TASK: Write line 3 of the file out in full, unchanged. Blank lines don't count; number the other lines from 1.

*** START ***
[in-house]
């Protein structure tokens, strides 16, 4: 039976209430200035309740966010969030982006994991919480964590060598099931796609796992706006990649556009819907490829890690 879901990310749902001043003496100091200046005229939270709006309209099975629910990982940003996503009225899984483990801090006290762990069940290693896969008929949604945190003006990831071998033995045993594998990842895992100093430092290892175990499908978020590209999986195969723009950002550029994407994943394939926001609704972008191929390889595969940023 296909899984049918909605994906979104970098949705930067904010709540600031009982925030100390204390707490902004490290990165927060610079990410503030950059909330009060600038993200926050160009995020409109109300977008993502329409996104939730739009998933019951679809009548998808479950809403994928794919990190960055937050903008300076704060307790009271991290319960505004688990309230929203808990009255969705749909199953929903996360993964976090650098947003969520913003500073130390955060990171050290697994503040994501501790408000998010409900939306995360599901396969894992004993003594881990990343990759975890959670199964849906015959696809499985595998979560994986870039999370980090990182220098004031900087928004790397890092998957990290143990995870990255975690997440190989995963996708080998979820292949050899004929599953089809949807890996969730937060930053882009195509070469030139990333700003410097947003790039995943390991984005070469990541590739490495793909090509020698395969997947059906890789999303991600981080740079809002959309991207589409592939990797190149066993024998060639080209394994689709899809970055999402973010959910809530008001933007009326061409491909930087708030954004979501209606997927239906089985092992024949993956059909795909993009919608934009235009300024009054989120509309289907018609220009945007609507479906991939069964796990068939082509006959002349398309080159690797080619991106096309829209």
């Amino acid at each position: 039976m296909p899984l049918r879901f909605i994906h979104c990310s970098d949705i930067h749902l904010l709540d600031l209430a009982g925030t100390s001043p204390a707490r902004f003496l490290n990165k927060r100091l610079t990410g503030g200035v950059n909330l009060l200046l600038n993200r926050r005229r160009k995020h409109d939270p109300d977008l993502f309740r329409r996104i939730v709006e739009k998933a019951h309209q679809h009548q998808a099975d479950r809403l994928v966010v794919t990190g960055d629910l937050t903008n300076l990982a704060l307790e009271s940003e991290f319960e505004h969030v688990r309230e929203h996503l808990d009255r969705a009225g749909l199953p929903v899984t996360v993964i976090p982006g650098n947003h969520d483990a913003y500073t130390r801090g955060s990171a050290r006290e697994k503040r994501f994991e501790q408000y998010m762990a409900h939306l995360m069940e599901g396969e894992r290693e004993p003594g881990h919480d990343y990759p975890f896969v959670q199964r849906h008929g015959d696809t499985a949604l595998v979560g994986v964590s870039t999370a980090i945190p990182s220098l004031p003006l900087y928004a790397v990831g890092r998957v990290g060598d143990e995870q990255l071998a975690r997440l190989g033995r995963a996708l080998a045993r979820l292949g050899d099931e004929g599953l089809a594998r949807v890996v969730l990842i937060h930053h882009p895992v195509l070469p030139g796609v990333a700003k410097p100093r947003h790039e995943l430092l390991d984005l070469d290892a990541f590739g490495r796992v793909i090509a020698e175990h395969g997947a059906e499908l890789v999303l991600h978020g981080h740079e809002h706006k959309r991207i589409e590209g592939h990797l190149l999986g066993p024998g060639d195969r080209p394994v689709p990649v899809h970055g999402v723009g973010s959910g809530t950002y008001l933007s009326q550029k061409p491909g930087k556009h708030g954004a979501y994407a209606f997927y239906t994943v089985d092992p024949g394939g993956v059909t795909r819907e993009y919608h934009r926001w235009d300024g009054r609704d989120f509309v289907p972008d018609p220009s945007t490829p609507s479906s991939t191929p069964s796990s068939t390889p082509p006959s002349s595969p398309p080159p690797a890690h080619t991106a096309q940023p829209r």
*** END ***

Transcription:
């Amino acid at each position: 039976m296909p899984l049918r879901f909605i994906h979104c990310s970098d949705i930067h749902l904010l709540d600031l209430a009982g925030t100390s001043p204390a707490r902004f003496l490290n990165k927060r100091l610079t990410g503030g200035v950059n909330l009060l200046l600038n993200r926050r005229r160009k995020h409109d939270p109300d977008l993502f309740r329409r996104i939730v709006e739009k998933a019951h309209q679809h009548q998808a099975d479950r809403l994928v966010v794919t990190g960055d629910l937050t903008n300076l990982a704060l307790e009271s940003e991290f319960e505004h969030v688990r309230e929203h996503l808990d009255r969705a009225g749909l199953p929903v899984t996360v993964i976090p982006g650098n947003h969520d483990a913003y500073t130390r801090g955060s990171a050290r006290e697994k503040r994501f994991e501790q408000y998010m762990a409900h939306l995360m069940e599901g396969e894992r290693e004993p003594g881990h919480d990343y990759p975890f896969v959670q199964r849906h008929g015959d696809t499985a949604l595998v979560g994986v964590s870039t999370a980090i945190p990182s220098l004031p003006l900087y928004a790397v990831g890092r998957v990290g060598d143990e995870q990255l071998a975690r997440l190989g033995r995963a996708l080998a045993r979820l292949g050899d099931e004929g599953l089809a594998r949807v890996v969730l990842i937060h930053h882009p895992v195509l070469p030139g796609v990333a700003k410097p100093r947003h790039e995943l430092l390991d984005l070469d290892a990541f590739g490495r796992v793909i090509a020698e175990h395969g997947a059906e499908l890789v999303l991600h978020g981080h740079e809002h706006k959309r991207i589409e590209g592939h990797l190149l999986g066993p024998g060639d195969r080209p394994v689709p990649v899809h970055g999402v723009g973010s959910g809530t950002y008001l933007s009326q550029k061409p491909g930087k556009h708030g954004a979501y994407a209606f997927y239906t994943v089985d092992p024949g394939g993956v059909t795909r819907e993009y919608h934009r926001w235009d300024g009054r609704d989120f509309v289907p972008d018609p220009s945007t490829p609507s479906s991939t191929p069964s796990s068939t390889p082509p006959s002349s595969p398309p080159p690797a890690h080619t991106a096309q940023p829209r």